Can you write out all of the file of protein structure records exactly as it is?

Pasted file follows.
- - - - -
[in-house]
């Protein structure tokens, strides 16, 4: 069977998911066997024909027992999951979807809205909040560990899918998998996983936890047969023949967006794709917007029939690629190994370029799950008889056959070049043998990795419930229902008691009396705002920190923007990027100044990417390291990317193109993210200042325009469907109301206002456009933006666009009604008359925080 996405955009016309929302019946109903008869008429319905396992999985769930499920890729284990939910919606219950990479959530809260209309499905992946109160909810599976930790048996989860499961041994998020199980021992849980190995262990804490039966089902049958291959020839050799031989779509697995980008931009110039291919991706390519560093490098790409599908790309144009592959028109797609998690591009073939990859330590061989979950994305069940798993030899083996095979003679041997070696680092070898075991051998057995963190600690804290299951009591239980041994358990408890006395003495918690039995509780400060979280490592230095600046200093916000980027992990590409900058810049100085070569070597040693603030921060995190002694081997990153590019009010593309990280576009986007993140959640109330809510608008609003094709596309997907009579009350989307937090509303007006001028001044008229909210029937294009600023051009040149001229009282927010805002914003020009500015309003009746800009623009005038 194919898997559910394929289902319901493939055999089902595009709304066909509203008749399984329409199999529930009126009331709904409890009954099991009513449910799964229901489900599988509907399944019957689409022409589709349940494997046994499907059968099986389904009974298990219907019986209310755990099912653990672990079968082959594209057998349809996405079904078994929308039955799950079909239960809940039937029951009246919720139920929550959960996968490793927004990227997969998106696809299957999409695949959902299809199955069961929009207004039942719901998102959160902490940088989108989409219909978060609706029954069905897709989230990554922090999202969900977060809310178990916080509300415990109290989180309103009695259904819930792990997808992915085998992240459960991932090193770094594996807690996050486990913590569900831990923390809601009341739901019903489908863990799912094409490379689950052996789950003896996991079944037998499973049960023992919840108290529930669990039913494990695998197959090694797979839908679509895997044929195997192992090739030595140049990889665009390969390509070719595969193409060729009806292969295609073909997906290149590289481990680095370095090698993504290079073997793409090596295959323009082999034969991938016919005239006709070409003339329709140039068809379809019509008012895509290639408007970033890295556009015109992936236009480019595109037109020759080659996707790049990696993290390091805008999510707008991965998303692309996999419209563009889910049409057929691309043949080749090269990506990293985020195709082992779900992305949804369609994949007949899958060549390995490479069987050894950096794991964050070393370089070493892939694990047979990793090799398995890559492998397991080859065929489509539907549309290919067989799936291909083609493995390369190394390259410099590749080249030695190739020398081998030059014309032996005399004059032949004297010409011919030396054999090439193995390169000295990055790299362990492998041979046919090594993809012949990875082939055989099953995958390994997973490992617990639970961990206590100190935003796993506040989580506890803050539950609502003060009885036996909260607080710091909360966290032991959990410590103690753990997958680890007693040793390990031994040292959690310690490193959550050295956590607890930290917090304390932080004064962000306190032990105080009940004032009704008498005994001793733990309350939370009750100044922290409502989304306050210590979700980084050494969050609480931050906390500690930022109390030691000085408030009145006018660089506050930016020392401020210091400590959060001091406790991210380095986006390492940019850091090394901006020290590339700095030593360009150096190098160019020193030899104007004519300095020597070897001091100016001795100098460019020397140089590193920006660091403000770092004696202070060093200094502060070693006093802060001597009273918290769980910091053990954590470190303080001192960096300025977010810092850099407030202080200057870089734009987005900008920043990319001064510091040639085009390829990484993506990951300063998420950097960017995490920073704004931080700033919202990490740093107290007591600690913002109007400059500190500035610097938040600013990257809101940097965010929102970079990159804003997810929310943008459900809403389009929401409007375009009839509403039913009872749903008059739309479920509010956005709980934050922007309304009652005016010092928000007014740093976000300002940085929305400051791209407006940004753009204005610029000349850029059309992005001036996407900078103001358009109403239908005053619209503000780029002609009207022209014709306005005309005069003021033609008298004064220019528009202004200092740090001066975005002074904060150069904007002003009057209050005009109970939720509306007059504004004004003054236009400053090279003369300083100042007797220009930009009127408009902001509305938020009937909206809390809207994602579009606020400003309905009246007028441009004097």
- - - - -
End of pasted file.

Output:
[in-house]
């Protein structure tokens, strides 16, 4: 069977998911066997024909027992999951979807809205909040560990899918998998996983936890047969023949967006794709917007029939690629190994370029799950008889056959070049043998990795419930229902008691009396705002920190923007990027100044990417390291990317193109993210200042325009469907109301206002456009933006666009009604008359925080 996405955009016309929302019946109903008869008429319905396992999985769930499920890729284990939910919606219950990479959530809260209309499905992946109160909810599976930790048996989860499961041994998020199980021992849980190995262990804490039966089902049958291959020839050799031989779509697995980008931009110039291919991706390519560093490098790409599908790309144009592959028109797609998690591009073939990859330590061989979950994305069940798993030899083996095979003679041997070696680092070898075991051998057995963190600690804290299951009591239980041994358990408890006395003495918690039995509780400060979280490592230095600046200093916000980027992990590409900058810049100085070569070597040693603030921060995190002694081997990153590019009010593309990280576009986007993140959640109330809510608008609003094709596309997907009579009350989307937090509303007006001028001044008229909210029937294009600023051009040149001229009282927010805002914003020009500015309003009746800009623009005038 194919898997559910394929289902319901493939055999089902595009709304066909509203008749399984329409199999529930009126009331709904409890009954099991009513449910799964229901489900599988509907399944019957689409022409589709349940494997046994499907059968099986389904009974298990219907019986209310755990099912653990672990079968082959594209057998349809996405079904078994929308039955799950079909239960809940039937029951009246919720139920929550959960996968490793927004990227997969998106696809299957999409695949959902299809199955069961929009207004039942719901998102959160902490940088989108989409219909978060609706029954069905897709989230990554922090999202969900977060809310178990916080509300415990109290989180309103009695259904819930792990997808992915085998992240459960991932090193770094594996807690996050486990913590569900831990923390809601009341739901019903489908863990799912094409490379689950052996789950003896996991079944037998499973049960023992919840108290529930669990039913494990695998197959090694797979839908679509895997044929195997192992090739030595140049990889665009390969390509070719595969193409060729009806292969295609073909997906290149590289481990680095370095090698993504290079073997793409090596295959323009082999034969991938016919005239006709070409003339329709140039068809379809019509008012895509290639408007970033890295556009015109992936236009480019595109037109020759080659996707790049990696993290390091805008999510707008991965998303692309996999419209563009889910049409057929691309043949080749090269990506990293985020195709082992779900992305949804369609994949007949899958060549390995490479069987050894950096794991964050070393370089070493892939694990047979990793090799398995890559492998397991080859065929489509539907549309290919067989799936291909083609493995390369190394390259410099590749080249030695190739020398081998030059014309032996005399004059032949004297010409011919030396054999090439193995390169000295990055790299362990492998041979046919090594993809012949990875082939055989099953995958390994997973490992617990639970961990206590100190935003796993506040989580506890803050539950609502003060009885036996909260607080710091909360966290032991959990410590103690753990997958680890007693040793390990031994040292959690310690490193959550050295956590607890930290917090304390932080004064962000306190032990105080009940004032009704008498005994001793733990309350939370009750100044922290409502989304306050210590979700980084050494969050609480931050906390500690930022109390030691000085408030009145006018660089506050930016020392401020210091400590959060001091406790991210380095986006390492940019850091090394901006020290590339700095030593360009150096190098160019020193030899104007004519300095020597070897001091100016001795100098460019020397140089590193920006660091403000770092004696202070060093200094502060070693006093802060001597009273918290769980910091053990954590470190303080001192960096300025977010810092850099407030202080200057870089734009987005900008920043990319001064510091040639085009390829990484993506990951300063998420950097960017995490920073704004931080700033919202990490740093107290007591600690913002109007400059500190500035610097938040600013990257809101940097965010929102970079990159804003997810929310943008459900809403389009929401409007375009009839509403039913009872749903008059739309479920509010956005709980934050922007309304009652005016010092928000007014740093976000300002940085929305400051791209407006940004753009204005610029000349850029059309992005001036996407900078103001358009109403239908005053619209503000780029002609009207022209014709306005005309005069003021033609008298004064220019528009202004200092740090001066975005002074904060150069904007002003009057209050005009109970939720509306007059504004004004003054236009400053090279003369300083100042007797220009930009009127408009902001509305938020009937909206809390809207994602579009606020400003309905009246007028441009004097």